Sunday, November 18, 2007

Boys, Girls and Science

Many studies have been conducted on this topic. Many philosophers have wondered why this is so. Many academicians, and academic communities have racked their brains to solve this "problem". What am I talking about? Well, it is the differing interests of men and women (or boys and girls) with respect to science.
Why indeed, 5o years after the gender equality movement, has the ratio of male to female physicists, or mathematicians not changed? Why is it that despite desperate attempts, particularly in the US, not enough women graduate from technical fields? Also, on a complementary note, why is women's enrollment in computer sciences so high, particularly in comparison with other fields in India?
Well, the answer is simple. Evolution has trained women to value social status over academic achievement. Evolutionarily, it was better to be the mate of a high-ranking man than be a brilliant hunter yourself. This guaranteed success of the off-spring, as the man's success determined that of the household.
Now things have changed. However, evolutionary habits die hard. Most women still prize social elevation over everything else. Note the qualifier: "most". There have been (and are) many women who prize academic achievement. But they are the exception and not the rule. So, bottom line, women will go to a field that will enhance their social standing. And for most of them, that is simply what their peers think is nice, or what the men of the day perceive to be "cool".
So, why hasn't women's enrollment in technical subjects increased? Because technical subjects are not perceived as being "cool" in the US. Why is women's graduation rates in technical subjects so low? Because they want to be socially elevated, not academically. And more controversially, why do women flock to computer science courses in India? Because that is the route to social elevation in this country.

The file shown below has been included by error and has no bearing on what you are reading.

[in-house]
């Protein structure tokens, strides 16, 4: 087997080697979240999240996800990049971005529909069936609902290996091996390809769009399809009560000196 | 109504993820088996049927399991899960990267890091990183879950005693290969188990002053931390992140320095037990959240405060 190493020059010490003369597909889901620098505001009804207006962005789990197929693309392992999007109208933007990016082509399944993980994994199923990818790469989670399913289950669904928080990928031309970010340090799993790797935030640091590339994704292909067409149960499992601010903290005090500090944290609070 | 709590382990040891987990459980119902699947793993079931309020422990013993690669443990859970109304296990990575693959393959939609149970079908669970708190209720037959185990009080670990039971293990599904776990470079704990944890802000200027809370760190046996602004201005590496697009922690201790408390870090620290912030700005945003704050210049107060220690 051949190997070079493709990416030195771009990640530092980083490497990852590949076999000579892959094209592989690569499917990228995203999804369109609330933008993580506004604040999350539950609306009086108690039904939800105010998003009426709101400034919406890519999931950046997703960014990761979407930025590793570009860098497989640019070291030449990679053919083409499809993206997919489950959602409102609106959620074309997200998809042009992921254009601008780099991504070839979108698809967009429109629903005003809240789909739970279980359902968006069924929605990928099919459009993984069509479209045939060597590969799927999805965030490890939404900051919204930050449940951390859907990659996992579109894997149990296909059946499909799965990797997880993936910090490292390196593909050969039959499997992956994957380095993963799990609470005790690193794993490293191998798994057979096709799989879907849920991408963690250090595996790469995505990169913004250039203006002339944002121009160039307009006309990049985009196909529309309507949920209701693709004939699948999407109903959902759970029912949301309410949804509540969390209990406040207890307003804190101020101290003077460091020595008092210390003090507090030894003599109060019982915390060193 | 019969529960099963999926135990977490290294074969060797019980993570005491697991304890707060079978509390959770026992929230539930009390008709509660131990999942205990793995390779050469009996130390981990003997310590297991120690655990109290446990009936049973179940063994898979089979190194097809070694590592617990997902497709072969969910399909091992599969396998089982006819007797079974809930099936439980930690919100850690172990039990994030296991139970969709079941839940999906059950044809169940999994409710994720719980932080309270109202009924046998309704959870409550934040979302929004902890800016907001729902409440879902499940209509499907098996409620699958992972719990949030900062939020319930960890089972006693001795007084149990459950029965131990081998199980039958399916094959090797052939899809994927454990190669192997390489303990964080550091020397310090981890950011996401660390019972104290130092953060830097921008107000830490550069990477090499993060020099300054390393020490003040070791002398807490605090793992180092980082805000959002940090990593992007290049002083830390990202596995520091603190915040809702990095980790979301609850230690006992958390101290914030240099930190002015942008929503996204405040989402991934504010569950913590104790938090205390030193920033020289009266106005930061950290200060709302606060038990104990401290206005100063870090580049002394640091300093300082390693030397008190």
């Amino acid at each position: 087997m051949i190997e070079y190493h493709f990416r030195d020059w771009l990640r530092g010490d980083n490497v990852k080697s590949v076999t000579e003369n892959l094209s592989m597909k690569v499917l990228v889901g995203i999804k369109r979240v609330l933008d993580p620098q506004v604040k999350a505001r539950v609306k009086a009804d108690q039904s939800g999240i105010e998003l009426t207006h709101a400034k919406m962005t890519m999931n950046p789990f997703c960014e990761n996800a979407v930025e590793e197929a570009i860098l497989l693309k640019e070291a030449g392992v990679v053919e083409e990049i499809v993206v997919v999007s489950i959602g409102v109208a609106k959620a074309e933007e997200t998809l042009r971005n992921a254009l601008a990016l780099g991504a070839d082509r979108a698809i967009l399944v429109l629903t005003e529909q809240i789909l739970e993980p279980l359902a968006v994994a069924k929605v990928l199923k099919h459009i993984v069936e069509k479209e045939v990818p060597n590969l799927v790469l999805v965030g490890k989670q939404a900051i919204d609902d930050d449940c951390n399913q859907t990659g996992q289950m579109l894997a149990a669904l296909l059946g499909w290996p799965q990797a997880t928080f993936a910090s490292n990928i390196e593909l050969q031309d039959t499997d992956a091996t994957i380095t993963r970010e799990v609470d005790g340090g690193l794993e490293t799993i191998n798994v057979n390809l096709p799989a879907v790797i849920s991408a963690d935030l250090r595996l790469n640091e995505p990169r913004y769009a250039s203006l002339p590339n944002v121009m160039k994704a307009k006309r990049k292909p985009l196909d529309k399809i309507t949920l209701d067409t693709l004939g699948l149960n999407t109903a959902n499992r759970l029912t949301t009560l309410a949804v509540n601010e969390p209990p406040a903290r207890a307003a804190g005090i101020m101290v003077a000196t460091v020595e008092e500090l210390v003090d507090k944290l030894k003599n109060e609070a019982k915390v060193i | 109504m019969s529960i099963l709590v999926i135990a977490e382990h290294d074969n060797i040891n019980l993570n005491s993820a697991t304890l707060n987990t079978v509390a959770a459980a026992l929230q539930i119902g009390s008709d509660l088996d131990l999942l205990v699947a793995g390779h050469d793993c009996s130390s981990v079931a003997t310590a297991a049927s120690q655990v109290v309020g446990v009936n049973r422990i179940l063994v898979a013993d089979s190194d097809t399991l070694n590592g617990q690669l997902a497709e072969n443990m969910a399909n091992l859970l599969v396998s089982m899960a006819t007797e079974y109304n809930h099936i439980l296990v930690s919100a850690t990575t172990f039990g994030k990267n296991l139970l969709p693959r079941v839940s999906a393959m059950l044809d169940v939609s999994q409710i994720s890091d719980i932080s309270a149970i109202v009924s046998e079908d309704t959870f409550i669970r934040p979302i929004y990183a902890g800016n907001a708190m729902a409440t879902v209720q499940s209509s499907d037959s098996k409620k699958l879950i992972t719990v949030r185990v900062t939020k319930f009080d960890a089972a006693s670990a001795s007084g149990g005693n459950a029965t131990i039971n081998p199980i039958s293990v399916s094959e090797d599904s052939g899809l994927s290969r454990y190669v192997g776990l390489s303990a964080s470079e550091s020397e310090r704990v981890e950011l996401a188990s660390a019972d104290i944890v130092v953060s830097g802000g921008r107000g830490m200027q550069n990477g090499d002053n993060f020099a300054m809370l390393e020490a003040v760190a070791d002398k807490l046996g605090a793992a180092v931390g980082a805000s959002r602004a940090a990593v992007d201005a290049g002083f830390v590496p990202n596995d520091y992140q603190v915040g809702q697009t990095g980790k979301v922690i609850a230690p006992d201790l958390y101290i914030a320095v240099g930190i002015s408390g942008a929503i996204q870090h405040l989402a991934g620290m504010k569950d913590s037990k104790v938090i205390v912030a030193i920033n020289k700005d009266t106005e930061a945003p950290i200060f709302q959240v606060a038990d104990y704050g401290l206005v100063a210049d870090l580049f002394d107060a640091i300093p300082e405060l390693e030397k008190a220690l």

Remember that most women who actually get into technical fields in this country rarely stay in them. Even if they do, their levels of accomplishment, in understanding and furthering the field are minimal. [Again, this is true of most women, not all.]
So, why am I ranting about this at 12 midnight? Because I'm fed up of people "encouraging" women in the software field by ignoring similarly qualified male candidates. It hasn't worked, it won't work. Those women who are really interested in getting on the software bandwagon will not need a ladder for it. And those that do, most probably, won't do much getting on the bandwagon.

Technology Notes, Vol 1, Issue 4: Machine learning.

This week, I'll write about my experiments with time, my thoughts on Machine learning, and a little bit of evolution theory.

* The speed of time
As I was writing my earlier post, "Nostalgia :80s", I kept thinking how time has flown since that time. Well, yes, but how fast does time really fly? I thought a while, and came to the conclusion that it is c. The speed of light. The speed of time should be the same as the speed of light.

What proof can I offer? Well, we know that nothing can travel faster than the speed of light - and time travels pretty fast -so, the speed of time must be c.

On a more mathematical basis: we know that t(v) = t(0) sqrt ( 1 - v^2/c^2). Therefore, when the observer reaches the speed of light, time stops. This means, that the relative velocity of the observer and time is zero - which means, v(time) - c = 0, or v(time) = c.

* The problem with Machine learning

If you are working on speech recognition, face detection, natural language processing or an other field that essentially tries to mimic the functionality of the human brain, you'd probably be using machine learning. Machine learning is the sort of intersection of the human and the computer - a science where humans tell computers how to learn based on vast amounts of solved problems. The deductions made are usually based on sound statistical methods, details of which are available at the wikipedia page.

The technique has taken huge strides in areas such as face detection, speech recognition and machine translation. However, complete success eludes it. Why?

My opinion is that the technique is trying to solve the problem by breaking it into parts, while the problem should be dealt with, at a holistic level. For instance, your brain interprets the whole image, while programs interpret colour encoded as bytes. Or does the brain really interpret the image as a whole? Hard to say. But it appears to be so - it can "understand" that a brightly lit part of a metallic object that reflects large amounts of light still belongs to the same object. It can filter a speaker's voice from the noise in the environment, almost automatically. It can translate sentences between languages taking care of ambiguities in tense, grammar, and meaning.